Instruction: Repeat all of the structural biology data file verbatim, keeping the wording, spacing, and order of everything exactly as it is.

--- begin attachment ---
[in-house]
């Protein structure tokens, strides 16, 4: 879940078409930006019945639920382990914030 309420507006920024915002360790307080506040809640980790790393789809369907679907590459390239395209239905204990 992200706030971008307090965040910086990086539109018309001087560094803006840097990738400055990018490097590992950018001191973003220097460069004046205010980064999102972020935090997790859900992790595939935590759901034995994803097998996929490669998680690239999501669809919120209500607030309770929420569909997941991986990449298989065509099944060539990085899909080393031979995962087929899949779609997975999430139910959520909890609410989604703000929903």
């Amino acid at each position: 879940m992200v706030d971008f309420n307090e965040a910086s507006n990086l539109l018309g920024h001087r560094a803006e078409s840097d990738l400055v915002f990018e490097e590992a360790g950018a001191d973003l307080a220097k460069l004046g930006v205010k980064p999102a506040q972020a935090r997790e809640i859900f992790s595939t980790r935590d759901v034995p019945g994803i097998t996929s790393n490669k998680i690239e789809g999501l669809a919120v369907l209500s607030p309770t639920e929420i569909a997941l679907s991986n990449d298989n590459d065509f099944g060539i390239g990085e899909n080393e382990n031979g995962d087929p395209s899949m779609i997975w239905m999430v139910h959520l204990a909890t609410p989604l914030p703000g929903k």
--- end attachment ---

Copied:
[in-house]
């Protein structure tokens, strides 16, 4: 879940078409930006019945639920382990914030 309420507006920024915002360790307080506040809640980790790393789809369907679907590459390239395209239905204990 992200706030971008307090965040910086990086539109018309001087560094803006840097990738400055990018490097590992950018001191973003220097460069004046205010980064999102972020935090997790859900992790595939935590759901034995994803097998996929490669998680690239999501669809919120209500607030309770929420569909997941991986990449298989065509099944060539990085899909080393031979995962087929899949779609997975999430139910959520909890609410989604703000929903």
């Amino acid at each position: 879940m992200v706030d971008f309420n307090e965040a910086s507006n990086l539109l018309g920024h001087r560094a803006e078409s840097d990738l400055v915002f990018e490097e590992a360790g950018a001191d973003l307080a220097k460069l004046g930006v205010k980064p999102a506040q972020a935090r997790e809640i859900f992790s595939t980790r935590d759901v034995p019945g994803i097998t996929s790393n490669k998680i690239e789809g999501l669809a919120v369907l209500s607030p309770t639920e929420i569909a997941l679907s991986n990449d298989n590459d065509f099944g060539i390239g990085e899909n080393e382990n031979g995962d087929p395209s899949m779609i997975w239905m999430v139910h959520l204990a909890t609410p989604l914030p703000g929903k």